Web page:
The Green Movement: Rethinking Chemistry

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Denise Myshko

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Major pharmaceutical companies are working together to minimize the environmental impact of how they make their products.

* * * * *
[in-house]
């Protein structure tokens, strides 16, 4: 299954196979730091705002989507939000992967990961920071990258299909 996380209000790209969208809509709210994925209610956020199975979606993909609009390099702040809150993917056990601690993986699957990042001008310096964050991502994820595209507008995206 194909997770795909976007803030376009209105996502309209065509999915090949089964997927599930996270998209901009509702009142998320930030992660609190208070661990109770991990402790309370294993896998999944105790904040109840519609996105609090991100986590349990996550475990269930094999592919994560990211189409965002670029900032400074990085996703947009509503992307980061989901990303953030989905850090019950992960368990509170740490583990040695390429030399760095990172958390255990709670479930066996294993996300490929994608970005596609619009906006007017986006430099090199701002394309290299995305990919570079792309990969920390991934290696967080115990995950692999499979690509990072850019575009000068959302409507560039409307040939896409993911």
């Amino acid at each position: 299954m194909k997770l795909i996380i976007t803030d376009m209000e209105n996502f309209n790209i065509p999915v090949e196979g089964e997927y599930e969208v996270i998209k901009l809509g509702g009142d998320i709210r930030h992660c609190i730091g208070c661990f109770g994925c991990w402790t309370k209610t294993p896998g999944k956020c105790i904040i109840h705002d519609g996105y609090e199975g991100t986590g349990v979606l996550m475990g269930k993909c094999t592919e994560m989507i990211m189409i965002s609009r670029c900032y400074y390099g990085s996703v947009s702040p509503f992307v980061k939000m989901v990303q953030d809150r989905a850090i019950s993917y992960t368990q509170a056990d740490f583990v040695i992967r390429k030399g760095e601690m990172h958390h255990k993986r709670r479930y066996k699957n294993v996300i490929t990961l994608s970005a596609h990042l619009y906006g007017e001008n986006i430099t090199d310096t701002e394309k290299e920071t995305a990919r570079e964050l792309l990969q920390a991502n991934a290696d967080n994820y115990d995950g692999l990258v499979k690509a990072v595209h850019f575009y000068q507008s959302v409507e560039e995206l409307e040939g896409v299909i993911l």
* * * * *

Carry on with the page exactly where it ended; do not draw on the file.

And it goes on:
Rethinking Chemistry GREEN IS THE NEW BLACK. The push to make prescription drugs more efficient, cleaner, and safer is gaining momentum amid growing awareness that the manufacturing process is where the industry leaves its biggest mark on the environment. In the last few years,several large pharmaceutical companies have made significant strides in the area of green chemistry, also known as sustainable chemistry, especially with regard to minimizing the waste created by current manufacturing processes and modifying processes to use less raw material. They also have identified the environmental impact of solvents and reagents and are working to reduce and even eliminate their use. Green chemistry refers to environmentally friendly chemicals and processes that result in reduced waste, safer products, and reduced use of energy and resources, according to the Environmental Protection Agency (EPA). The EPA created a green chemistry program following the passage of the Pollution Prevention Act of 1990. The agency’s program aims to work with industry for the prevention of pollution, and it recognizes advances in the area through the Presidential Green Chemistry Challenge Program. PV0908LayoutFINAL 8/20/08 11:39 AM Page 30 The green chemistry movement is gain ing traction in Congress as well. In September 2007, the House passed the Green Chemistry Research and Develop ment Act of 2007. This bill, introduced by Rep. Phil Gingrey of Georgia, directs the president to establish a program to pro mote and coordinate federal green chem istry research, development, education, and technology transfer activities. Within the scope of the pharma indus try, green chemistry entails a rethink about its manufacturing processes. David Constable, Ph.D., director of environmental product and process stew ardship at GlaxoSmithKline, says there needs to be a change in industry perspec tive regarding chemical processes. “When people focus on waste, they focus on recycling and reuse,” he says. “That’s very important but it isn’t the only consideration, and it certainly isn’t going to get us to more sustainable processes. We need to address why we are buying and paying for more resources than we need, and then paying to manage, use, and throw it out. Why don’t we just use what we need? This slightly different focus gets peo ple to start thinking about different chemistries and different technologies.” Green chemistry is really a mindset and a way of working, says Andrew Wells, Ph.D., senior principal scientist at AstraZeneca. “There is a perception that green chem istry means more work and more expensive equipment,” he says. “But it’s really about getting all of the chemists and engineers to understand the cost chemistry has on the environment and the impact of waste.” Good chemistry and good science will lead the way to sustainable and scalable processes as well as the best economic and green results, says R.P. “Skip” Volante, Ph.D., VP and global head of process research at Merck Research Laboratories (MRL), Merck & Co. Inc. “Being green doesn’t necessarily mean increased costs; we think green processes will end up being more economical,” he says. Through the American Chemical Soci ety’s Green Chemistry Institute (GCI), eight pharmaceutical companies are working together to implement green chemistry and engineering. The GCI Pharmaceutical Roundtable was formed in 2005 and aims to address the chal lenges of the pharmaceutical industry and to develop tools, as well as be a forum for cooper ation between the member companies. (For more information, see box on page 34.) The roundtable has resulted in a number of green environmental chemistry collaborations between pharma companies. For example, last year AstraZeneca and Pfizer entered into an agreement to share green chemistry tools, and in 2008 AstraZeneca and Glaxo SmithKline agreed to work together in the area of solvent lifecycle impact. “Through our consortium efforts and our individual efforts we are advancing stateoftheart chemistry that could be useful to other finechemical industries,” says John Kindervater, environmental con sultant for Eli Lilly & Co. “We are also working on organic chemistry advances and on engineering changes. Traditionally, pharmaceutical products have been made by batch process. We’re working on con tinuous processing, which can be more efficient.” NewProcesses Lilly has set a goal to cut hazardous material purchases by onethird by 2010. To drive progress toward this goal, Lilly has established specific materialuse efficiency standards for the critical steps in the prod uct development process. The Efactor (a ratio of material used per unit of active pharmaceutical ingredient) of the proposed manufacturing process is evaluated at key development milestones. If the standard is not met at the checkpoint, management review is triggered. These standards are driving improvements in efficiency. For example, Lilly estimates that the improved process identified for one pharmaceutical product will cut material use by 13 million pounds per year at fullscale production. “We use a numeric system to rate the solvents,” Mr. Kindervater says. “We look at the flammability of a solvent and its car cinogenic toxicity. Then we use empirical data from our own experiences, as well as information and literature from the field. We consider potential alternatives; in some solvent classes there are many alternatives that work.” In just two years, Lilly has exceeded its goal to reduce hazardous material purchas es by 37.6% as a result of efficiency increas es, solvent recovery, changes in product mix, and supplychain actions. Similar to Lilly, the educational push at other companies toward improving green chemistry efforts is directed at scientists. “Initially, we realized we needed to go out side the box to encourage our people to think about innovative chemistry,” says Elizabeth Kang, senior manager, environmental techni cal services in ScheringPlough’s Global Safety and Environmental Affairs Group. “Through education and continuous communications, we’ve overcome this obstacle.” Ingrid Mergelsberg, Ph.D., director of syn GREEN chemistry ACADEMICALLY,CHEMISTS ARENOT REWARDED FORGREENCHEMISTRY. Until we start putting green chemistry as a science deliverable in academia, there is a perception that it’s neither good science nor innovative. DR.DAVID CONSTABLE GlaxoSmithKline THERECANBEAPERCEPTIONTHAT GREENCHEMISTRYTAKESMORE WORKANDNEEDSMORE EXPENSIVE EQUIPMENT,but it’s really a mindset and a way of working. DR.ANDREWWELLS AstraZeneca 31 PharmaVOICE S e p t e mb e r 20 08 PV0908LayoutFINAL 8/20/08 11:40 AM Page 31 thetic chemistry at ScheringPlough, says some in the organization considered the green chem istry effort in the beginning as an extra burden. “As we do with quality, we developed our vision to build in green chemistry principals right from the beginning of development; this way we didn’t add to already heavy workloads,” she says. “We started to involve discovery regarding green chemistry principals so that we increase awareness very early on.” ScheringPlough has established a cross functional team comprised of chemists from chemical and physical sciences in the Schering Plough Research Institute, as well as the com pany’s safety and environmental affairs group. “We start with a process notification form that lists all of the materials used in the pro cess, and the chemists crossreference all of the materials against a chemical selection guide,” Ms. Kang says. “The guide classifies each chemical as red, yellow, or green. Green means it’s good from an environmental perspective. We have regular meetings to talk about ways we can improve and apply green chemistry.” At AstraZeneca, the green chemistry net work links environmental specialists with chemistry and engineering organizations with in process development to help promote the principles of green chemistry and engineering. Every two years, all of the scientists in the Global Process Research and Development function in Europe have the opportunity to attend training on how they can minimize the environmental impact of the manufacturing processes they are developing. Dr. Wells says the green chemistry group at AstraZeneca is a multinational, crosscountry function and has representation from process chemistry and engineering, environmental, and SHE (social aspects, health, and environment) specialists in the United States, the United Kingdom, and Sweden. And more medicinal chemistry people are also becoming involved. “We provide software tools, guides, and advice for our synthetic chemists and chemical engineers so they can make the correct choice of solvents on environmental grounds,” he says. “We have a tool called the substance avoidance strategy, and this alerts chemists to reagents and solvents that have environmental issues. We also have an API (active pharmaceutical ingredient) removal tool, which guides engi neers to the most appropriate technologies to take API out of the water stream. “Apart from the positive impact on the envi ronment, it’s good for the company,” Dr. Wells says. “The cost of goods is lower, there is better throughput for pilot plants, we buy fewer sol vents, and we dispose of fewer solvents.” GSK’s Dr. Constable says typically 80% to 90% of the total mass that goes into the pro cess is composed of solvents. Of that, only about 30% to 40% gets recycled. GSK has a set of tools that provides infor mation that can guide chemists in making decisions. It includes: a summary of the most used chemistries; a review of issues encoun tered during process design and development; a summary of common technology alternatives for chemical processing; and guidance on materials, process alternatives, synthetic route strategies, and metrics for evaluating chemistries, technologies, and processes. The company has also developed a materials guide for solvent selection, which compares and ranks 45 solvents according to an environ mental waste profile, environmental impact, a safety profile, and a health impact. “Our desire is to reduce the lifecycle envi ronmental impact associated with using sol vents; burning a solvent as fuel in an incinerator comes with a much larger lifecycle impact than burning kerosene,” Dr. Constable says. “Our longterm goal is to get people to use different chemistries that aren’t as solventdependent.” NewTechnologies Green chemistry at Merck focuses on the development and application of technology for GREEN chemistry 32 S e p t e mb e r 2008 PharmaVOICE PREVENTWASTE Design chemical syntheses to prevent waste, leaving no waste to treat or clean up. DESIGN SAFER CHEMICALS AND PRODUCTS Design chemical products to be fully effective, yet have little or no toxicity. DESIGN LESS HAZARDOUSCHEMICAL SYNTHESES Design syntheses to use and generate substances with little or no toxicity to humans and the environment. USE RENEWABLE FEEDSTOCKS Use raw materials and feedstocks that are renewable rather than depleting.Renewable feedstocks are often made from agricultural products or are the wastes of other processes; depleting feedstocks are made from fossil fuels (petroleum,natural gas, or coal) or are mined. USE CATALYSTS,NOT STOICHIOMETRIC REAGENTS Minimize waste by using catalytic reactions. Catalysts are used in small amounts and can carry out a single reaction many times.They are preferable to stoichiometric reagents, which are used in excess and work only once. AVOID CHEMICAL DERIVATIVES Avoid using blocking or protecting groups or any temporary modifications if possible. Derivatives use additional reagents and generate waste. MAXIMIZE ATOM ECONOMY Design syntheses so that the final product contains the maximum proportion of the starting materials.There should be few, if any, wasted atoms. USE SAFER SOLVENTS AND REACTION CONDITIONS Avoid using solvents, separation agents,or other auxiliary chemicals. If these chemicals are necessary, use innocuous chemicals. INCREASE ENERGY EFFICIENCY Run chemical reactions at ambient temperature and pressure whenever possible. DESIGN CHEMICALS AND PRODUCTS TODEGRADEAFTERUSE Design chemical products to break down to innocuous substances after use so that they do not accumulate in the environment. ANALYZE IN REALTIMETO PREVENT POLLUTION Include inprocess realtime monitoring and control during syntheses to minimize or eliminate the formation of byproducts. MINIMIZETHE POTENTIAL FORACCIDENTS Design chemicals and their forms (solid, liquid, or gas) to minimize the potential for chemical accidents including explosions, fires, and releases to the environment. 1. 2. 3. 4. 5. 6. 7. 8. 9. 10. 11. 12. 12 Principles of Green Chemistry Source:Originally published by Paul Anastas and John Warner in Green Chemistry:Theory and Practice (Oxford University Press). LILLY’S GREEN CHEMISTRY EFFORTS include implementing new process technologies,such as these coiled tube reactors being used by members of the Alternative Reactor Technology (ART) team to produce drug candidate material for clinical trials. PV0908LayoutFINAL 8/20/08 11:40 AM Page 32 In PostApproval, knowing what looms around every corner is critical to your success. You need an experienced partner who can empower you with a thorough understanding to make informed decisions. For over a decade, our PostApproval teams have been comprised of medical professionals. Our experts work passionately alongside your teams to rapidly identify actionable safety data, putting you in control of your product’s lifecycle. To learn more, please call Craig Eslinger at +1 919 456 4200 x4325 or visit